This newfound freedom extends to most areas of my life. It’s the freedom to choose what I want to eat based on a wide variety of foods, not just a small list of “safe” foods. It’s the freedom to go on a run and decide to stop after only a mile because my body is tired and deserves to rest. It’s the freedom to see a scale—in the doctor’s office, a friend’s house, etc.—and turn away instead of weighing myself. Very recently, it’s the freedom to commit to veganism (more on that soon), not because it’s an excuse to cut out certain food groups but because I care deeply about animal rights and the environment.
Just yesterday, while my mom and I were unloading vegan products we’d purchased at Trader Joe’s in the kitchen, she hugged me and told me how happy she is that I’m in a place where I can make these choices clearly, thoughtfully, and on my own. When I was very sick, my mom had to take on the role of the Enforcer and lay down the law in our house; what I could do, what I couldn’t do, what I could eat, when I could eat, so on. She took away all my control, not to spite me but to save me. She knew my disorder was calling the shots; that it wasn’t me who was hurling food across the kitchen or pocketing my snacks. She knew but I can only imagine how hard it must have been for her nevertheless. And what a relief it is now, for her sake and mine, that we’re not in that dark place anymore.
Seven years ago, I’d wake up every morning filled with anxiety and dread about what the day would bring and what I’d eat. Today, I woke up energized and ready to go, enjoyed some Cinnamon Puffins for breakfast, worked on an assignment for a course at my college, and did all of it without baseless fears filling my mind or panic and malnutrition hindering my ability to breathe. There’s a lot I regret about my past but there’s only thing I regret about recovery, and it’s that I didn’t commit to it sooner. Because this freedom truly is beautiful, empowering, and enables me to lead a fulfilled and independent life. Sometimes, you don’t realize the significance of something until you think you’ve lost it for good.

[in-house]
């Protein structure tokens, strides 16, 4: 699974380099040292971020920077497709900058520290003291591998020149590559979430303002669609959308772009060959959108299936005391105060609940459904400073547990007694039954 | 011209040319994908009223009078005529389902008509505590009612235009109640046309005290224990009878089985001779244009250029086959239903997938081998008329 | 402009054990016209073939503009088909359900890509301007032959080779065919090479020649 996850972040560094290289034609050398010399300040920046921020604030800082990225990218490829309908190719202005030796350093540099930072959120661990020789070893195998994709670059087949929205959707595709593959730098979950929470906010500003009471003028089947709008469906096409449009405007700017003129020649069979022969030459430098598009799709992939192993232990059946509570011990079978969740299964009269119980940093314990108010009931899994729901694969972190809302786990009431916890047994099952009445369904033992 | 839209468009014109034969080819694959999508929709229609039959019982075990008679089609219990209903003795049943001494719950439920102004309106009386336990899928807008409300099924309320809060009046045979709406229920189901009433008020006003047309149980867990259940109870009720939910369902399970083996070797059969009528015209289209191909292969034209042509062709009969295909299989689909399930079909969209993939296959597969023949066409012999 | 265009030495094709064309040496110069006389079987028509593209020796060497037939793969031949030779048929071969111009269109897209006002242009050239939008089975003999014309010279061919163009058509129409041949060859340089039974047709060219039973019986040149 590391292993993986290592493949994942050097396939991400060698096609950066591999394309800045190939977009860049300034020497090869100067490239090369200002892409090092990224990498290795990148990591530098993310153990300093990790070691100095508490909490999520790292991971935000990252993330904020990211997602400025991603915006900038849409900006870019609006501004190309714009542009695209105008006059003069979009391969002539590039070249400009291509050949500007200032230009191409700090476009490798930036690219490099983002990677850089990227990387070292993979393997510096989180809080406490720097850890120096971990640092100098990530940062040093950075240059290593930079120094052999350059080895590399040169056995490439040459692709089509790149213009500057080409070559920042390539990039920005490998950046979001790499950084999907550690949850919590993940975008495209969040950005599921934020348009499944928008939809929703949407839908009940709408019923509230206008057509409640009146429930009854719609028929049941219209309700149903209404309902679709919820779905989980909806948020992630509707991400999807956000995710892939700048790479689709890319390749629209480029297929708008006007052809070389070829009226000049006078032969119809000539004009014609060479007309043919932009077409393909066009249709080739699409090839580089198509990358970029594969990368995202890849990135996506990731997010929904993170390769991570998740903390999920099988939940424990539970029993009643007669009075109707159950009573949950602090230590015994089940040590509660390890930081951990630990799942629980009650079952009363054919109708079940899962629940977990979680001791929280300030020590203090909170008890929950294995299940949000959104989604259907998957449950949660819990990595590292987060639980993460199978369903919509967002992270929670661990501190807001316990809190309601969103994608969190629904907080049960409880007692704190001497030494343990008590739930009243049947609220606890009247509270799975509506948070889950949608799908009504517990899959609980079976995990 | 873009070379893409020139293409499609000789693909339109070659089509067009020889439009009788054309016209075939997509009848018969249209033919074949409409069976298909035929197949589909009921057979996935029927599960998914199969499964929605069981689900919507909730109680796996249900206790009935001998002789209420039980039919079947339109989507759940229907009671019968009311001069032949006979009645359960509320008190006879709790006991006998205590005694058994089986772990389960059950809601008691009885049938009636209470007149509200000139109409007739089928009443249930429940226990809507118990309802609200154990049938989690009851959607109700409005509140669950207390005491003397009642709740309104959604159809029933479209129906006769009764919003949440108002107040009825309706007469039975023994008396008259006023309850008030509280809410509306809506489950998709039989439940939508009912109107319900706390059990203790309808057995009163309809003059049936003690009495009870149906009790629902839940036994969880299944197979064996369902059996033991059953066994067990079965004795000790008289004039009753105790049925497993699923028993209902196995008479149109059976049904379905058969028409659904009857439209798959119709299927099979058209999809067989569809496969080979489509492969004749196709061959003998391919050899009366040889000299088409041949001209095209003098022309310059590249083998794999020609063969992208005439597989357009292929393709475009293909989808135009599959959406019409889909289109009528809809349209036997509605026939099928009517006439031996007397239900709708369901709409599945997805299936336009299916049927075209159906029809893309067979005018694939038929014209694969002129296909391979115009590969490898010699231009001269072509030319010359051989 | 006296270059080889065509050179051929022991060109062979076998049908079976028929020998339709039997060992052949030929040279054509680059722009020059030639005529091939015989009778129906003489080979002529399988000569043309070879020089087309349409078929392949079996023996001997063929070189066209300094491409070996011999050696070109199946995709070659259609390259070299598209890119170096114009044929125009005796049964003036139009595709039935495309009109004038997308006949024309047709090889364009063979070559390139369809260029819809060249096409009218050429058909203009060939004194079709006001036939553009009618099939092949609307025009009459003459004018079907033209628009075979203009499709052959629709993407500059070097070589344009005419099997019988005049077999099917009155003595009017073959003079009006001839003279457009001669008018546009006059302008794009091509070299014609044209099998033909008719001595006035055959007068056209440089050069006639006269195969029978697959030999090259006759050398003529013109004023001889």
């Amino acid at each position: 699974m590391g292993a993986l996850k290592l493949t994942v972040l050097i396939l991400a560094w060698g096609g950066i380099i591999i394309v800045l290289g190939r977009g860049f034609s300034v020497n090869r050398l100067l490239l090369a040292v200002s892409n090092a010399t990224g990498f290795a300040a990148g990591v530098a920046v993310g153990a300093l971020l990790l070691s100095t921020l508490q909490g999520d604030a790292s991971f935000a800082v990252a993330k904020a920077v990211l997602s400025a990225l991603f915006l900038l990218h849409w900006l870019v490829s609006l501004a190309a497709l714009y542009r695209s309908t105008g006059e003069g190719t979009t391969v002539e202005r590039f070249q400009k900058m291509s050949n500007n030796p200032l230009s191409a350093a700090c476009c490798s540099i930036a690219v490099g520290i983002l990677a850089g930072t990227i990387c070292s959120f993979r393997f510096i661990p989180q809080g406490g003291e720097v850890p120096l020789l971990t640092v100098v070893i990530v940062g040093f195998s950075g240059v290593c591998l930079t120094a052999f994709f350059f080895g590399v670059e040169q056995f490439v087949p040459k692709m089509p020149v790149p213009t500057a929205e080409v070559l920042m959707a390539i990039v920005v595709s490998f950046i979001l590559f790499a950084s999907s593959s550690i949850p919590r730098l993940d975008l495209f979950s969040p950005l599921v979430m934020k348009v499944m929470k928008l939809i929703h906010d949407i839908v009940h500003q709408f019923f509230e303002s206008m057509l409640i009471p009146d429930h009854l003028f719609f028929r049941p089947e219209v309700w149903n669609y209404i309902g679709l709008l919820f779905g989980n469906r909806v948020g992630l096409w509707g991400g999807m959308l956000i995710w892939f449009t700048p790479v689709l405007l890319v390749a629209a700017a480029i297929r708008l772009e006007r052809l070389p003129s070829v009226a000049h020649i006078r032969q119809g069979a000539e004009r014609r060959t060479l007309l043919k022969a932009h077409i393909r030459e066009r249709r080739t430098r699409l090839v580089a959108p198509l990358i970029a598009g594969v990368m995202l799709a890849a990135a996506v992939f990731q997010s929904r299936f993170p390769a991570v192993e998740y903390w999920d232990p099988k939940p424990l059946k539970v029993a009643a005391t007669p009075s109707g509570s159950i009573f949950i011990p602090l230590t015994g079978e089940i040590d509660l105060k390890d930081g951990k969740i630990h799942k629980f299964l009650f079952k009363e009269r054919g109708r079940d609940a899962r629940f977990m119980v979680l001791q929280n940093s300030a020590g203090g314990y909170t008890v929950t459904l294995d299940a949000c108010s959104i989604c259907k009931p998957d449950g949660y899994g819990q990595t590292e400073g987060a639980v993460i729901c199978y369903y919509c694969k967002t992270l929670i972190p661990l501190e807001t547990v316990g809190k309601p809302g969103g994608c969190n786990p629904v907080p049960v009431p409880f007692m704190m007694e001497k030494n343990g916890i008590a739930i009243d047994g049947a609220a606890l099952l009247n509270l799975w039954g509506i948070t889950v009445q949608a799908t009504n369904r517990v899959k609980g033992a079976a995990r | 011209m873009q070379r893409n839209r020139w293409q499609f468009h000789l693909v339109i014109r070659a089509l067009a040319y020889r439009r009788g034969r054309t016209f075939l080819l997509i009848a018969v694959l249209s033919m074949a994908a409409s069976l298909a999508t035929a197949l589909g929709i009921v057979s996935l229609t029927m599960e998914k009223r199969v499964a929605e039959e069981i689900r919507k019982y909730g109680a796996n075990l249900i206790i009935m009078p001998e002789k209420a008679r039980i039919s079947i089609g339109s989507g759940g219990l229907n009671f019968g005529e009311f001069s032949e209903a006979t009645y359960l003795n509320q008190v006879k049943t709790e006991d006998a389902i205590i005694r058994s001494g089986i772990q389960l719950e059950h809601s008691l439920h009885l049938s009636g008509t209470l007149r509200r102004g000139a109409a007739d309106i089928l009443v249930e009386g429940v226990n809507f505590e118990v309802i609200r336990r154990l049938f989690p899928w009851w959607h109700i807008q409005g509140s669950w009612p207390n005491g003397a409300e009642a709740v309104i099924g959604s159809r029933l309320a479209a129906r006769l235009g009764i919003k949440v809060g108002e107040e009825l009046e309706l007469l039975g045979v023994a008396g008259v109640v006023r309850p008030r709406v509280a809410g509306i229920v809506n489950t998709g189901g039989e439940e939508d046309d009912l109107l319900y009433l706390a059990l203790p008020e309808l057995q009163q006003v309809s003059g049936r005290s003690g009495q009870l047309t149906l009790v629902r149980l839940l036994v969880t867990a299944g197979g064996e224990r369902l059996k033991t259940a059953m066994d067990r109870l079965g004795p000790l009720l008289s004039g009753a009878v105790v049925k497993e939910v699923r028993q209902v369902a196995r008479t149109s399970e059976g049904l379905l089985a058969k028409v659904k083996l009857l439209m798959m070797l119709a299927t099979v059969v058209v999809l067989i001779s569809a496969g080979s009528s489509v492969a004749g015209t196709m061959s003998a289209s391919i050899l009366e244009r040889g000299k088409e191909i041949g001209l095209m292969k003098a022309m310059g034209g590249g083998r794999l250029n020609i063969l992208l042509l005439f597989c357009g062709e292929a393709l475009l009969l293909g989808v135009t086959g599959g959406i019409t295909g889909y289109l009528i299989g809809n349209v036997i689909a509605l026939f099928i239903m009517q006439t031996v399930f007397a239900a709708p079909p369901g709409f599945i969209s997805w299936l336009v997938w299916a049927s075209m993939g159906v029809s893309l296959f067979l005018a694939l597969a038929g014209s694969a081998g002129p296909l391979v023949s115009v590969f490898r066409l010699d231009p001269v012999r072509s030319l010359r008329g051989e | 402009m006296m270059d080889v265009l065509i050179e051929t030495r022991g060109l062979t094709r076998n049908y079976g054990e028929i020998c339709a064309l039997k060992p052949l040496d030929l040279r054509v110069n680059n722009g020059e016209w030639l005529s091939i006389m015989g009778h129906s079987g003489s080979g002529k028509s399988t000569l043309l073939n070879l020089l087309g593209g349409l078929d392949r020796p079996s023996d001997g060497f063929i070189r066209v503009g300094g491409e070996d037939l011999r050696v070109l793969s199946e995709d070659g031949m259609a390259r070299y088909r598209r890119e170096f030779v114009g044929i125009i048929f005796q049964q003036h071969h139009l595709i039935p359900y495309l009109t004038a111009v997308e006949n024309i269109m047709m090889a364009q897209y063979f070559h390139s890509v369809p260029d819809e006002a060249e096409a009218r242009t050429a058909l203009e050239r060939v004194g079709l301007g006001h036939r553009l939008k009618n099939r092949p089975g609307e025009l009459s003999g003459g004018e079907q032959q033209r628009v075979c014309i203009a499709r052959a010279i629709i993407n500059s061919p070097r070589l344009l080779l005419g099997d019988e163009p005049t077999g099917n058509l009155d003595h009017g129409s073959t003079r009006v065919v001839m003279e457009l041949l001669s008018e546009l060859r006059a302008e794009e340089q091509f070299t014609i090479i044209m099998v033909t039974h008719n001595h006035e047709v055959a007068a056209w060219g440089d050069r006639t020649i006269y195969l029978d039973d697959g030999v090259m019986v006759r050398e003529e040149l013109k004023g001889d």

Growing up, exercise was a huge part of my childhood. I was the kid who played three sports competitively, five sports leisurely, and always had to be on the go. Both of my parents were college athletes so I have natural athleticism and coordination that enabled me to excel at pretty much every sport I tried. Soccer? Check. Basketball? Yep. Tennis. Game-set-match. Swimming? Well, I wasn’t too fond of getting my hair wet but it was exercise and I was good at it so why the hell not?
When my eating disorder crept into my life at age thirteen, my relation with exercise drastically changed. It was no longer a fun, social activity but rather an unhealthy, inflexible compulsion. It got to the point where I was exercising four-to-five hours a day and doing so not out of enjoyment but strictly to burn calories. If I missed a workout or run, I’d feel horrible about myself and default to restriction to cope. I was eating so little then that I was constantly weak and tired—and still, I couldn’t stop exercising.
It took my treatment team putting their foot down to break the self-destruct cycle I’d slipped in to. I was pulled out of Travel soccer, I was banned from going on runs, and my parents made me keep my door open at all times so I couldn’t get away with obsessive crunches or jumping jacks behind their backs. In fact, the only exercise I was permitted to do was going on walks around my block—and considering it was late-November and I had very little insulation, I wasn’t too keen on that idea.
I went from having a toxic relationship with exercise to no relationship at all—for five years! Sure, I went on leisurely walks and bike rides (when it wasn’t freezing of course), taught myself basic yoga, and played some casual games of basketful or tennis but that was the extent of it. I thought my days of being an athlete were behind me, just another thing my eating disorder had ruined forever. Then, just last year, my family got a membership to a local gym with an indoor track. I was in a much better place in my recovery and trusted that I could moderate my amount of activity, so I took to walking around it on days when it was too cold to be outside. After a short while, I progressed to jogging. I was awful at first—no surprise there, considering how long it had been since the last time I went on a run—but I kept at it nevertheless, determined to improve my cardio no matter how long it took. And that’s exactly what I did.
This past year has taught me that exercise—in moderation—is truly amazing. In addition to getting me out of the house and maintaining good physical health, I’ve noticed a significant improvement in my mental wellbeing since I’ve taken to running regularly. Exercise releases endorphins, which increase feelings of happiness and euphoria while simultaneously decreasing pain and stress. It turns out my eighth grade therapist wasn’t just talking out of her ass when she told me those walks around the block would improve my mood!
Exercise has also bettered my body image. For the years that followed my diagnosis, I struggled with body dysmorphia and genuinely believed I was overweight despite all the facts and figures pointing to the opposite. Partly because I’ve been weight restored for so long and partly because I’m exercising more regularly and as a result building strength and endurance, my relationship with my body has become much kinder and respectful. I won’t be posting lingerie pictures on Instagram anytime soon but I’m okay with the way I look; I’ve accepted it. There was a time in my life, not too long ago, when I never imagined that would be the case again but here we are!